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Acta Otorhinolaryngol Ital. 2007 Jun;27(3):134-8.

Biofilm formation by Haemophilus influenzae isolated from adeno-tonsil tissue samples, and its role in recurrent adenotonsillitis.

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1
Institute of Otorhinolaryngology, Catholic University of the Sacred Heart, Rome, Italy.

Abstract

Aim of the present study was to identify bacterial biofilms in tissue samples obtained from paediatric patients undergoing surgical treatment, for chronic and recurrent adeno-tonsillitis, not responding to repeated cycles of selective medical antibiotic and anti-inflammatory treatment and to assay the ability of Haemophilus influenzae strains, most frequently identified in the culture examinations, to grow as biofilm in vitro. Overall, 25 surgical specimens (15 adenoids, 10 tonsils) were examined from the upper respiratory tract, from 15 paediatric patients (mean age 6 years). All patients were affected by recurrent and/or chronic adenoiditis and adenotonsillitis unresponsive to selective antibiotic and anti-inflammatory therapy. Tissues were cultured using conventional methods and subjected to scanning electron microscopy for detection of biofilm. Haemophilus influenzae strains, were cultured on 96-sterile well polystyrene microtitre plates (CELLSTAR-greiner bio-one) and stained with 1% crystal violet to quantify biofilm production. Bacterial cocci attached to the tissue surface and organized in colonies, with a morphology consistent with bacterial coccoid biofilms, were observed in all adenoid (15/15) and in 6/10 tonsil samples. Haemophilus influenzae isolates from 12/25 (48%) of our tissue samples scored a percent transmittance (%T(bloc)) > 50, displaying a high capacity to form biofilms (level 4). In conclusion identification of bacterial biofilms in chronic and/or recurrent paediatric upper airway inflammatory processes and the capacity to produce biofilm in vitro, demonstrated by Haemophilus influenzae (the most frequently identified bacteria in our samples), could be related to the aetiopathogenic role of biofilms in chronic inflammatory mucosal reactions and to the resistance of these infections to selective antibiotic therapy.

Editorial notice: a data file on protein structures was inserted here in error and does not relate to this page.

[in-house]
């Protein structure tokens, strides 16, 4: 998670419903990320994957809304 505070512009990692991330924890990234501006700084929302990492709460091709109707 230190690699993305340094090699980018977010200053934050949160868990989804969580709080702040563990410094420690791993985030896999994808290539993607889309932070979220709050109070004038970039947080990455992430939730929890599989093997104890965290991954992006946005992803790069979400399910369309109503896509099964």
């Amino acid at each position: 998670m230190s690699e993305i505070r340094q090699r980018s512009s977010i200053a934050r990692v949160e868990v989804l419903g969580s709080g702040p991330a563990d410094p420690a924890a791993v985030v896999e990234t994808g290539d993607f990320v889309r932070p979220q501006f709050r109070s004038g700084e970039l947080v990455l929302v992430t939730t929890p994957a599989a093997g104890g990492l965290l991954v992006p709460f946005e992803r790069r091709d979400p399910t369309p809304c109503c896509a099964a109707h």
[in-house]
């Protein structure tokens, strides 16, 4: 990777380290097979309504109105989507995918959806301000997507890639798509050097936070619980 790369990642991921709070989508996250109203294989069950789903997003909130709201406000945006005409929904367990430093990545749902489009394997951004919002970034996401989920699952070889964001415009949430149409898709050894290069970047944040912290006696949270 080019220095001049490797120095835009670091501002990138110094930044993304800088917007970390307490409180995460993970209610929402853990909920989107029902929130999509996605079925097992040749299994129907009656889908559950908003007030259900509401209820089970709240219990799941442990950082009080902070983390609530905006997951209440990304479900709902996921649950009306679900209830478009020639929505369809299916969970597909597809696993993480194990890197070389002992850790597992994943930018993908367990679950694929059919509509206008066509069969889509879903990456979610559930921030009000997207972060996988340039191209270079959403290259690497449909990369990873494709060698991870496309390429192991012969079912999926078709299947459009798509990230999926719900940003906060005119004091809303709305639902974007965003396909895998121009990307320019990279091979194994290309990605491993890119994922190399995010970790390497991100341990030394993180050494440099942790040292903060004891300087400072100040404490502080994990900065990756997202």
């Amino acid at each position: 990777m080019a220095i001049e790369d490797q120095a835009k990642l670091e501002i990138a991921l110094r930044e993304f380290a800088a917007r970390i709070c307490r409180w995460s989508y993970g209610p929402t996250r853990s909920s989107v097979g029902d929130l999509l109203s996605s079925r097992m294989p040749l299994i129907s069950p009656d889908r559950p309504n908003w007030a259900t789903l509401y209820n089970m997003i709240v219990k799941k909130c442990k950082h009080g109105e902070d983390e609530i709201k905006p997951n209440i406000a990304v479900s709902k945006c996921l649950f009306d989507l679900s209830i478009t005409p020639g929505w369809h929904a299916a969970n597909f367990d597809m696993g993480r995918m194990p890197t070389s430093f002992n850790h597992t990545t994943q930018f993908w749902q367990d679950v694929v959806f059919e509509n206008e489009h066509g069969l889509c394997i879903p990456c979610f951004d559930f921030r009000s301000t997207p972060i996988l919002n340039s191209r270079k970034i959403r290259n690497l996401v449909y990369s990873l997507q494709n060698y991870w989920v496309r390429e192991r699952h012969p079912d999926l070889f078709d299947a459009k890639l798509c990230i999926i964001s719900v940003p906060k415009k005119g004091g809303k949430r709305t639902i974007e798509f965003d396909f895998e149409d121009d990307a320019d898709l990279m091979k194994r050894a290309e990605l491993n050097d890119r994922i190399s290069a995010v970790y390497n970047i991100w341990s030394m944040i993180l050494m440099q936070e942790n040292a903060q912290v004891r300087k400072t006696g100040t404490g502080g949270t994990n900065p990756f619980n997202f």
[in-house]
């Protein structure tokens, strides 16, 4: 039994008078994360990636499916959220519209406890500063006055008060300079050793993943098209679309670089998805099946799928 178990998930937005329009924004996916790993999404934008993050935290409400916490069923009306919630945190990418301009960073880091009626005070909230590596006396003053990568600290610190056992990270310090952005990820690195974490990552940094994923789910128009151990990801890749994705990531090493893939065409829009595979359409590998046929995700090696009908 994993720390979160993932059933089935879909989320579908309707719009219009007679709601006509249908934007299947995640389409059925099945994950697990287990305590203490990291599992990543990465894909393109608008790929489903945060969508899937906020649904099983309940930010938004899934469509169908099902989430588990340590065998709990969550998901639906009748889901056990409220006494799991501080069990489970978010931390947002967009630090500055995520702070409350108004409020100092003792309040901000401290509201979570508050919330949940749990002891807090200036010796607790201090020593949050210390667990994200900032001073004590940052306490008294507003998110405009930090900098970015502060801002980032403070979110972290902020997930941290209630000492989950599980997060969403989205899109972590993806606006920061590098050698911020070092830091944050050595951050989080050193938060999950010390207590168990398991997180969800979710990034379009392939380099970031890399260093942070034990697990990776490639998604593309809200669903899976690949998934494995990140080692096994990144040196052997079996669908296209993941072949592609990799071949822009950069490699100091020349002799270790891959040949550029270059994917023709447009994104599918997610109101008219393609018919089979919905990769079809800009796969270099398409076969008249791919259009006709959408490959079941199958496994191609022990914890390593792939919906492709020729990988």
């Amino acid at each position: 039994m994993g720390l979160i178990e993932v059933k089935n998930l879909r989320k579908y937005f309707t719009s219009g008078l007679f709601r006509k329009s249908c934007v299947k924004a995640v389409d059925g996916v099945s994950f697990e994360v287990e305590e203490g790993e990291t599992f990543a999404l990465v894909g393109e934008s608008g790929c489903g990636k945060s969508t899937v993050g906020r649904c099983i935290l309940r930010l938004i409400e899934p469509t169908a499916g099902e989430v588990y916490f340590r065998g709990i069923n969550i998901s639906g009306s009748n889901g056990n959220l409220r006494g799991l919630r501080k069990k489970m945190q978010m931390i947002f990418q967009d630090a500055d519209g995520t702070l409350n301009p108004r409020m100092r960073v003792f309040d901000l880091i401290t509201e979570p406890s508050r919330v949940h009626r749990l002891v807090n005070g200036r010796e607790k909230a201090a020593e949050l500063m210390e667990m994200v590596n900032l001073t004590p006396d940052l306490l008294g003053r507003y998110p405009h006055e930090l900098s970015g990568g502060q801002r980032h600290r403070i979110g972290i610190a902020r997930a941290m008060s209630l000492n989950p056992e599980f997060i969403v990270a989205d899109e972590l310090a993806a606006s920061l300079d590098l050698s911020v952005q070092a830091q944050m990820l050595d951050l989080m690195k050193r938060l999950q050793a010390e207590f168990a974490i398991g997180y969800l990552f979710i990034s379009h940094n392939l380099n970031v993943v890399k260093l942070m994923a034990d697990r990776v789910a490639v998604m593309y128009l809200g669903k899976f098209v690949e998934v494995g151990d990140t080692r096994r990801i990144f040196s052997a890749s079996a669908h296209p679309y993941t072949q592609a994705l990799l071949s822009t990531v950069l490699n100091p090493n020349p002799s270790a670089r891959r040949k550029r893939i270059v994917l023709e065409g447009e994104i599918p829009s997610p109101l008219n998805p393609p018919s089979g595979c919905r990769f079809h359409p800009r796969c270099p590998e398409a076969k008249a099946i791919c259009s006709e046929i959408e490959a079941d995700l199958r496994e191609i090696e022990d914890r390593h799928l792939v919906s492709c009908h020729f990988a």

PMID:
17883191
PMCID:
PMC2640046
[Indexed for MEDLINE]
Free PMC Article

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